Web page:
Next steps for international climate negotiations agreed

12 April 2010

The Climate Group's Damian Ryan reports on the UN climate talks that took place in Bonn at the weekend

The first official UN climate change talks since the difficult and contentious Copenhagen summit were held in Bonn, Germany from 9-11 April.

The purpose of the three day meeting was to agree a work programme to guide the ongoing negotiations through to the next UN climate summit in Cancun, Mexico in late November.

Countries had agreed to extend the negotiations at the Copenhagen conference. This followed from the failure at that meeting to seal a new global climate deal. The Copenhagen Accord, the 11th hour political deal negotiated by heads of government, was intended to provide clear political guidance for concluding this work.

However, because countries did not reach consensus on the Accord, its status within the negotiation process has remained uncertain. Securing recognition of the Accord as a central element of the ongoing negotiations was therefore a priority for many parties heading into the meeting.

Crucially, countries agreed that the ongoing talks should draw on “work undertaken” in Copenhagen. This deliberately vague language should ensure that the Copenhagen Accord (which falls under one of the official decisions taken in Copenhagen) can be used as an input to guide and inform negotiations over the remainder of the year.

Countries also agreed to hold three additional official-level meetings prior to Cancun. The first of these will take place between May 31st and June 9th, in conjunction with the UN’s regular half yearly climate meetings in Bonn. The dates and venues of the remaining two meetings have yet to be announced.

More importantly, perhaps, countries also agreed to consider the option of holding an official high-level meeting before Cancun. This decision is to be welcomed, as it will ensure greater political input into the process at a critical time. The lack of such input prior to Copenhagen contributed to many of the misunderstandings at that meeting.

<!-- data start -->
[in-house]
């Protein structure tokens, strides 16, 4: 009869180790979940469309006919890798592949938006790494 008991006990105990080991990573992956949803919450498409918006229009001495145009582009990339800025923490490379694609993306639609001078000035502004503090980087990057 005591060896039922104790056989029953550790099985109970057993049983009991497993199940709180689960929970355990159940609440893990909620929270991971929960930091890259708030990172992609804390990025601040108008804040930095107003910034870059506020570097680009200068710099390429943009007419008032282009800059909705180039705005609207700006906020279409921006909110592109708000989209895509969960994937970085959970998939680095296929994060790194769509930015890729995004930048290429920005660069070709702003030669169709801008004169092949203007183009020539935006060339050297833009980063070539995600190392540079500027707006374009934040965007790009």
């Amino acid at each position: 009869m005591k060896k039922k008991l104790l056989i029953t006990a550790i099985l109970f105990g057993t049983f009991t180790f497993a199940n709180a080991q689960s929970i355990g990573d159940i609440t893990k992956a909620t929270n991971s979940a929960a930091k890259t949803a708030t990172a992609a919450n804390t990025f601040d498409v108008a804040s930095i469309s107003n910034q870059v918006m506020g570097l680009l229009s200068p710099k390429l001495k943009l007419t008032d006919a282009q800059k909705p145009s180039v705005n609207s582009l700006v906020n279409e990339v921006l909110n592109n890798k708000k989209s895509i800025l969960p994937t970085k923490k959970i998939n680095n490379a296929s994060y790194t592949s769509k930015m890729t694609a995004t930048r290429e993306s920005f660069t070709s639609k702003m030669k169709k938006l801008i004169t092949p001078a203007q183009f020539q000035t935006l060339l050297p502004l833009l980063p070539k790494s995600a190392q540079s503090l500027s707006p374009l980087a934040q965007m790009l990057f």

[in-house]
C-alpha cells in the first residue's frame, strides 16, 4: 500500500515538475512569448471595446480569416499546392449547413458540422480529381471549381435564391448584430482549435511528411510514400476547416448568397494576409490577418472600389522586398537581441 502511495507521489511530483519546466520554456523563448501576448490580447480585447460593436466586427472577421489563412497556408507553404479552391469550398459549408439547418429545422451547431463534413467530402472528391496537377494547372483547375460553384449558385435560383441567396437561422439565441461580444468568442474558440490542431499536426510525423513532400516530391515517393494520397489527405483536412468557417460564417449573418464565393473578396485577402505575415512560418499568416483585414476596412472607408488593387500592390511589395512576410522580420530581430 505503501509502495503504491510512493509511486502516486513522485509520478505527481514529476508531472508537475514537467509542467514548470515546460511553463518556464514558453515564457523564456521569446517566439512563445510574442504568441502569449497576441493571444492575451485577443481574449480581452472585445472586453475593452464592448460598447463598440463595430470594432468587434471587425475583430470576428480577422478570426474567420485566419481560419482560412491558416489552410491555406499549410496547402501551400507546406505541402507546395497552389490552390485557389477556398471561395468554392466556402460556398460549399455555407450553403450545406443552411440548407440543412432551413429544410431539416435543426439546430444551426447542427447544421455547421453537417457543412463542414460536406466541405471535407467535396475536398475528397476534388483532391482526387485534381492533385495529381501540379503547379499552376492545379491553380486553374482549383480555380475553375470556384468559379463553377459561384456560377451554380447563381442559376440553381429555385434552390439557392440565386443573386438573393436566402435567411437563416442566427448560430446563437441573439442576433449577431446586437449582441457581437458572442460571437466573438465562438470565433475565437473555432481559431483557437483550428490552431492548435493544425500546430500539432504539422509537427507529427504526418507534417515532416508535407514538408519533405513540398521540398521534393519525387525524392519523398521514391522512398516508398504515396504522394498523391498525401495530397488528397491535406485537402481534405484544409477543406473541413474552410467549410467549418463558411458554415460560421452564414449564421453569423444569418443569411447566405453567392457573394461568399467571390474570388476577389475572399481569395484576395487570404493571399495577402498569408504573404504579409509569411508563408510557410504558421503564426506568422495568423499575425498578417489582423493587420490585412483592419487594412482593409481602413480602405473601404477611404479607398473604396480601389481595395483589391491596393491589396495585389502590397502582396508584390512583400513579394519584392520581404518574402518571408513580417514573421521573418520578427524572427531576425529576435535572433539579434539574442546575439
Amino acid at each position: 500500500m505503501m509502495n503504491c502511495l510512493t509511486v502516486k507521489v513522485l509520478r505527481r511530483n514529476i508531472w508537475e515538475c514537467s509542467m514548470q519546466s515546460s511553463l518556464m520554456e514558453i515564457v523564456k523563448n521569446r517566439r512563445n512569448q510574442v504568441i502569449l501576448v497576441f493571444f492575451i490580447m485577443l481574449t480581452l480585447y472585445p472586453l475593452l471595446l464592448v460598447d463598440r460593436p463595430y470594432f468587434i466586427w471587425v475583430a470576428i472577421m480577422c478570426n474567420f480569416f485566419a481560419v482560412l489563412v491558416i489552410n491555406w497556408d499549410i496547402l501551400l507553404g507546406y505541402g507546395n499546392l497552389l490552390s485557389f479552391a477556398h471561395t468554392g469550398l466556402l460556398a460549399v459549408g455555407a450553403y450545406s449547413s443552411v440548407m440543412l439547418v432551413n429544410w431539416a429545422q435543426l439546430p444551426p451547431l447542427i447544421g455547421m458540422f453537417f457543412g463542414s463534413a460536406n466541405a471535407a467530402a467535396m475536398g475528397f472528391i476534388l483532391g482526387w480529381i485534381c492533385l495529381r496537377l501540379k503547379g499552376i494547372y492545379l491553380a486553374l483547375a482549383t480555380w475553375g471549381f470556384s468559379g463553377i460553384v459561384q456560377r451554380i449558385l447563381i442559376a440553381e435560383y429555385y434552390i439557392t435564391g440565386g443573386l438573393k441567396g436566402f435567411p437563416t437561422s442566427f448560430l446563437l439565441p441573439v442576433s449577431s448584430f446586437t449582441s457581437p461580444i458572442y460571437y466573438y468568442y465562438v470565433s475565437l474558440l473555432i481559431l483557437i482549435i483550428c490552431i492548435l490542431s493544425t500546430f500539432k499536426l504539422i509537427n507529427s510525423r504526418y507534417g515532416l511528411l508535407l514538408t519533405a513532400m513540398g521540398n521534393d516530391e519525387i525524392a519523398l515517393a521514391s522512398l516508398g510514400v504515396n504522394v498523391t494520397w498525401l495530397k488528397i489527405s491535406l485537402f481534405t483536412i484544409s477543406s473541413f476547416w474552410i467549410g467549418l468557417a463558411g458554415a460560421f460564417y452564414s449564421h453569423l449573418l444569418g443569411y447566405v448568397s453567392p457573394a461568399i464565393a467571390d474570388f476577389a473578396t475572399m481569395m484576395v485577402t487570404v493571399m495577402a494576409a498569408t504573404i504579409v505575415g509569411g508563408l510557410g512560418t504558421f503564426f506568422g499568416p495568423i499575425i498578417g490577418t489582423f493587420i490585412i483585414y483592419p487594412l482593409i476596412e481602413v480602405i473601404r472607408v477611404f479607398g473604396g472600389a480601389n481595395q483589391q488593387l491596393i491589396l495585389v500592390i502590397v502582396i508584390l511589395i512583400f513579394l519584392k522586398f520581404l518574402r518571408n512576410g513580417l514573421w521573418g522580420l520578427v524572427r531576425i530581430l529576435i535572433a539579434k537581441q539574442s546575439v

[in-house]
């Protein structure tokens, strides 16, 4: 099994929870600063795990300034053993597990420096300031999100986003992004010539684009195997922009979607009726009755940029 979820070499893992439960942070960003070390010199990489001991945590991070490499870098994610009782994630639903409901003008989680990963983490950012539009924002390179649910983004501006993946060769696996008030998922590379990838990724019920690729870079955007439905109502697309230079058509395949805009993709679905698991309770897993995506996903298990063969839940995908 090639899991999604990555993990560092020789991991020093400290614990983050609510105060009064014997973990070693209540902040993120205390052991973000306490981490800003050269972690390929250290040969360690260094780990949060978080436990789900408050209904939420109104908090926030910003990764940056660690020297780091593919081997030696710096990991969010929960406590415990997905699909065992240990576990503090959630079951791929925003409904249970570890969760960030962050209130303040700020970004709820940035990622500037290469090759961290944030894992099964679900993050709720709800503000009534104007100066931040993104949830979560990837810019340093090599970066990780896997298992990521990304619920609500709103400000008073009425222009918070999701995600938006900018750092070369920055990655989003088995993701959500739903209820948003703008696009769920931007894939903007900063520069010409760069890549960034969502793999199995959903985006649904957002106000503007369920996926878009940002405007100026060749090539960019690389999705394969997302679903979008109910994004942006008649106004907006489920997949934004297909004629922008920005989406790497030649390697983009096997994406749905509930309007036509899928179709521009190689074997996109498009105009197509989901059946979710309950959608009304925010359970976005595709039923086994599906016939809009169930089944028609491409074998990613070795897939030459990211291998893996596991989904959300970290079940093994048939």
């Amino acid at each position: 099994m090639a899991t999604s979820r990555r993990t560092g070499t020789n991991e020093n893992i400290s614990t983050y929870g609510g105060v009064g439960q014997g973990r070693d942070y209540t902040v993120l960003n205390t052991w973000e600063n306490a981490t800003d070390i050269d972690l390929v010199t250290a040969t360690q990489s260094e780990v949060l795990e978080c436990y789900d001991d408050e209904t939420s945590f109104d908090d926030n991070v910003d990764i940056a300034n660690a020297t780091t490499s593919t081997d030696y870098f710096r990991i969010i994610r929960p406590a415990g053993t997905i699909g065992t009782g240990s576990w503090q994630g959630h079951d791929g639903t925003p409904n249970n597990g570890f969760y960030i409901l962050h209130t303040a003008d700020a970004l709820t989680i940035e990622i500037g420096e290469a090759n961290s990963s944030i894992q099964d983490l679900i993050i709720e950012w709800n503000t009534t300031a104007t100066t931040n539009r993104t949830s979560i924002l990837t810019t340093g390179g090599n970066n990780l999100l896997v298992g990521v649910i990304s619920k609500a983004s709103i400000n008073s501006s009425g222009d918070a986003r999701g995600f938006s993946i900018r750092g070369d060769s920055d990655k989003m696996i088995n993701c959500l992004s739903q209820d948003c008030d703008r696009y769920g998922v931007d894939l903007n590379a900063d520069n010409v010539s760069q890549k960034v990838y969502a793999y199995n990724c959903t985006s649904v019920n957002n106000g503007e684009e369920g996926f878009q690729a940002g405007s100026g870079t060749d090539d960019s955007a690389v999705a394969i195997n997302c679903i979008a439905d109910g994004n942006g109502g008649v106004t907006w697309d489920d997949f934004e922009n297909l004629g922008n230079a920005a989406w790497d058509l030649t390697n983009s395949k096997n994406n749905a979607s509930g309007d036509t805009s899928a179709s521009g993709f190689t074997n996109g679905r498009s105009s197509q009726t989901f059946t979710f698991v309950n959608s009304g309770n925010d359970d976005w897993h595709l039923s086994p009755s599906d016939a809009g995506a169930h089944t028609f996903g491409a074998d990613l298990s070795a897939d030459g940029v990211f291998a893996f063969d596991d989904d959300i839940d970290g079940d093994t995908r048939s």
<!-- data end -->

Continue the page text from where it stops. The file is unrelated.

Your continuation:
The negotiations will continue under the ‘two-track’ Bali Road Map process that was established in 2007. This process is supposed to agree new Kyoto emission targets for developed countries under one track, and a broader set of climate commitments and actions for all countries under another.

Bonn demonstrated, however, that the major divides between countries, so evident in Copenhagen, remain. Talks were surprisingly cordial given the tensions and acrimony that characterized the last hours of Copenhagen and its aftermath. But it is clear that expectations about key issues such as emission targets, legal form (of the final agreement) and timetable for concluding negotiations still differ greatly.

Managing and understanding these expectations and ensuring an open, transparent and inclusive process will be amongst the main challenges that negotiators and political leaders will need to address this year. Failure to do so runs the risk of another Copenhagen, something which neither the climate nor the UN negotiation process itself is likely to tolerate.

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